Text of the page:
Women’s security and increase in cyber crimes are the new challenges facing India today. In this connection, the Union Ministry of Home Affairs (MHA) has been assisting the States and Union Territories to set up investigating units for crimes against women and children, utilising Nirbhaya Fund. The MHA has also extended recently the revamped Crime and Criminal Targeting Network System (CCTNS) project with an objective of fully computerizing the functioning of police stations across the country, interlinking and sharing of data amongst police, courts, prisons, prosecution and forensic laboratories.
MHA has also begun implementing Cyber Crime Prevention against Women and Children (CCPWC) Scheme under Nirbhaya Fund with an outlay of Rs.195.83 crore for the next three years beginning the current fiscal year 2017-18. Under the Scheme, 36 cyber forensic training centres will be established in all States and Union Territories, 40,500 police officers trained all over India and R & D Centre established for cyber crime prevention technologies.
As for the protection of women against sexual harassment in public and private organisations in the National Capital Territory of Delhi, Special Commissioner of Police (Crimes) maintains that crimes against women and children have indeed declined in 2016 compared to 2015. While there was a minor decrease in rape cases, there was a substantial decrease of 22 per cent in crimes of molestation of women. As for rape cases of women not declining in Delhi, Delhi Police Commissioner, according to MHA, says of the rape cases reported, only less than four per cent were committed by accused persons unknown to the victims. He, however, maintained that majority of cases, more than 96 per cent, were taking place either within the household or in the neighbourhood or by accused persons already known to the victim or had some kind of relationship having gone sour.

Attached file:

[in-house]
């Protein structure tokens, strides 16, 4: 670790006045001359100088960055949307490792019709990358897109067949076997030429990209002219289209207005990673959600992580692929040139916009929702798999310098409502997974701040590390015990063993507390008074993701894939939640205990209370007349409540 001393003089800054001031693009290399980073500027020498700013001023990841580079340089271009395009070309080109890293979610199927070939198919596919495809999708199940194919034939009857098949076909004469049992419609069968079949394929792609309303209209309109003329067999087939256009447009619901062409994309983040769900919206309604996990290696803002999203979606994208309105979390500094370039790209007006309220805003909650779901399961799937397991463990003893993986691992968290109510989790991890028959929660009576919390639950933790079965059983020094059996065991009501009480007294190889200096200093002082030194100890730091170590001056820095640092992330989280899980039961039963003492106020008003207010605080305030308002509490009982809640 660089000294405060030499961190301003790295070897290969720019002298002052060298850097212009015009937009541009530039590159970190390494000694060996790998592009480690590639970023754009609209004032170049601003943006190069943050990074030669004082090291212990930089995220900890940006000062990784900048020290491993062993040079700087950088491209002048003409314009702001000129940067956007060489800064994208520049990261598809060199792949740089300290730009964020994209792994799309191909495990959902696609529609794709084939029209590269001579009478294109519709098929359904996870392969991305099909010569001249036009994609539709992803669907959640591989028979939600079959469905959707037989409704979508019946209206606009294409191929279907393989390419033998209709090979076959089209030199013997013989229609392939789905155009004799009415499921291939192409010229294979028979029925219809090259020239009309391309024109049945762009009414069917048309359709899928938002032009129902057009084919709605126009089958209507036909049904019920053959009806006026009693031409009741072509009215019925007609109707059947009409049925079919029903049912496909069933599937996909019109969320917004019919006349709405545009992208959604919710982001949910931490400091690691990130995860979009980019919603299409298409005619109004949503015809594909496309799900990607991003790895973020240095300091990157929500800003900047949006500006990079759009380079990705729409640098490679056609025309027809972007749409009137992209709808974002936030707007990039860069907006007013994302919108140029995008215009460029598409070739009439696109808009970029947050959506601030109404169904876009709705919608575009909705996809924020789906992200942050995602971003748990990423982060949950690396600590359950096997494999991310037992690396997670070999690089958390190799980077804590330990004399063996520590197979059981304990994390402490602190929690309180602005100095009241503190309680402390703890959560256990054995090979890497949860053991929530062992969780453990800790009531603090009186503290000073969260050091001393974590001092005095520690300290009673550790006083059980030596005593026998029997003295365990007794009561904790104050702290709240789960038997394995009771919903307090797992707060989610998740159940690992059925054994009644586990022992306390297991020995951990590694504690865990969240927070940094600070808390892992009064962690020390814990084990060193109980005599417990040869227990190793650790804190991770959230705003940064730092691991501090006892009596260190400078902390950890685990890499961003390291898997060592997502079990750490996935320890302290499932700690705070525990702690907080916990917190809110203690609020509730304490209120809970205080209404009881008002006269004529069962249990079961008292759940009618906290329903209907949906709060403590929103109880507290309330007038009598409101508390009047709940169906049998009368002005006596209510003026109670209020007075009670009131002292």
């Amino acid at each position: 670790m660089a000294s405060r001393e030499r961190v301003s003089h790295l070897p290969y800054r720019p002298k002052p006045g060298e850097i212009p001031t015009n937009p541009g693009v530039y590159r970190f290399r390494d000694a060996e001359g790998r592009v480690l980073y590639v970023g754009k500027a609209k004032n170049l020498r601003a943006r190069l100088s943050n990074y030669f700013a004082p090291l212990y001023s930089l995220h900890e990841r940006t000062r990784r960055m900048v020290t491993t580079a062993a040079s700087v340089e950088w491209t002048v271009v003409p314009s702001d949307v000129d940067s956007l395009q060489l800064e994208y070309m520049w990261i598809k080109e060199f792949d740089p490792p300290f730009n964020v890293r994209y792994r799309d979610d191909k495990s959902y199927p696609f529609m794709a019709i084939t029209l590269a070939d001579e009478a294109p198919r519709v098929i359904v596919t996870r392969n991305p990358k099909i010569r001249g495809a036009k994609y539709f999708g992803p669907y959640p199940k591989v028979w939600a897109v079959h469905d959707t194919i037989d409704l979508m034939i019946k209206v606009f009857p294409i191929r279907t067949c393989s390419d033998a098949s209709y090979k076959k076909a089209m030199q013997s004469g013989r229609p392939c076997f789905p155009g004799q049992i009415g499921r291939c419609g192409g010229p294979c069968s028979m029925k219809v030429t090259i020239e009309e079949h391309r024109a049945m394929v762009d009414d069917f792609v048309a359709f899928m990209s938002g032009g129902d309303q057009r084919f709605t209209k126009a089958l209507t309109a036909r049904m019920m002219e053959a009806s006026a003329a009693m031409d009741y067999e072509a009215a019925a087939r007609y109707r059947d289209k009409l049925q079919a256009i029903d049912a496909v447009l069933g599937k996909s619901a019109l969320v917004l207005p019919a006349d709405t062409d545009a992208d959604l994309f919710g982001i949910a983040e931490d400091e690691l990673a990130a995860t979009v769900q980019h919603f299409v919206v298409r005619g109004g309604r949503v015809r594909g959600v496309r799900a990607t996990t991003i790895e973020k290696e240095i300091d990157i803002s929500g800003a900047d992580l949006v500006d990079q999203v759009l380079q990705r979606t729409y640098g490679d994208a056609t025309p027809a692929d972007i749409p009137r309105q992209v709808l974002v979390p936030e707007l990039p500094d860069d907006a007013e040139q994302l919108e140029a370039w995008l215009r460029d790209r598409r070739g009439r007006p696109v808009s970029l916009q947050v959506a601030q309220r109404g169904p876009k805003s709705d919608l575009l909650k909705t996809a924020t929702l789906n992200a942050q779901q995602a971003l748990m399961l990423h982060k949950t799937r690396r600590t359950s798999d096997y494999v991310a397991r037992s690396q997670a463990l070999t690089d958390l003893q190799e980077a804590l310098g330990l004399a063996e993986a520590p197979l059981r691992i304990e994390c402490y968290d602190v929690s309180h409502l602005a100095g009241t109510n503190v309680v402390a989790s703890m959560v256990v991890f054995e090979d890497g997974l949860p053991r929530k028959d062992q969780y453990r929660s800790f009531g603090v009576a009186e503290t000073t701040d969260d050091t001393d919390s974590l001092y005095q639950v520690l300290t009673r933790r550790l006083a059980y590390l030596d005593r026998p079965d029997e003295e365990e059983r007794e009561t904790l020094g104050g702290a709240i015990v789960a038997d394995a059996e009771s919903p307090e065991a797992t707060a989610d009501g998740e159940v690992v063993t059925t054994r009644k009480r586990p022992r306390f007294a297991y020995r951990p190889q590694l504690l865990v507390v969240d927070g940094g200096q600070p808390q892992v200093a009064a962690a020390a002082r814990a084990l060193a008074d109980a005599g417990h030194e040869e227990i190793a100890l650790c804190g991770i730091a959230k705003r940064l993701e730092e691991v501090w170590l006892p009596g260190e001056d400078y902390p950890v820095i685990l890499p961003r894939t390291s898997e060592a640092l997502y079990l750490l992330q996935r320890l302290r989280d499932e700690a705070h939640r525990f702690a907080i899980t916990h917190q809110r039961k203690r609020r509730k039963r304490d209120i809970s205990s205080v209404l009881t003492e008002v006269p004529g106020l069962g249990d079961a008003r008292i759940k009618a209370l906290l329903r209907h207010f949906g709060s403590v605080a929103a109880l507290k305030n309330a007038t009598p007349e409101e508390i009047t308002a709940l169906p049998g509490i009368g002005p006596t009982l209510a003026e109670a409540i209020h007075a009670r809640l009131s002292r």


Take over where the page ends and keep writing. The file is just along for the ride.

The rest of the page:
Nirbhaya Fund, created in the wake of brutal rape incident of December 16, 2012 in Delhi, for the safety and security of women and children, with a corpus of Rs. 1,000 crore, remains severely underutilised. MHA is yet to chalk out proper schemes for implementation under this Fund. A source in the MHA told this correspondent that as of now, the Fund is used for miscellaneous expenditure only, which does not address the safety and security concerns of women. MHA has since set in motion the process of consultation with States and Union Territories for preparing proper schemes with measurable outcome indicators. Meanwhile, Himmat App, introduced by Delhi Police with big fanfare two years ago to rescue and help women in distress, has come a cropper. It is yet to take off. There is a question mark over its utilization by women in distress and measures to increase its popularity. According to information available in the MHA, Special Police Commissioner (Crimes) says 75 calls came from Himmat APP requiring police action. However, he maintains total downloads of this App were 89,662 and there were 30,821 registered users. Total calls received in the control room were 8,653. Out of that, most of these were SOS test calls.
However, number of downloads and registered users of Himmat App are very few due to requirement of registration that makes registration complex and availability of the App was only in English language, which has since been rectified with introduction of the App in Hindi in the second week of April 2017 to increase its usage and popularity.
According to the MHA, Himmat App was grossly misused when it was started. People used to send pornographic material intentionally forcing the Delhi Police to introduce registration procedure to get the genuine users. However, with only 1,000 android downloads of this App during the last two years, the MHA has termed this App as a failure in ensuring an emergency helpline for women of Delhi. It is now learnt officially, Himmat App has failed to serve the purpose for which it was introduced.
Complex registration process and non-availability of App in Hindi till April 2017, and registered users only being 30,821 in a city with a 19 million population reflected on the comprehensive failure of this App to function as an SOS helpline for the women. Lack of adequate publicity also contributed largely to the failure of this App.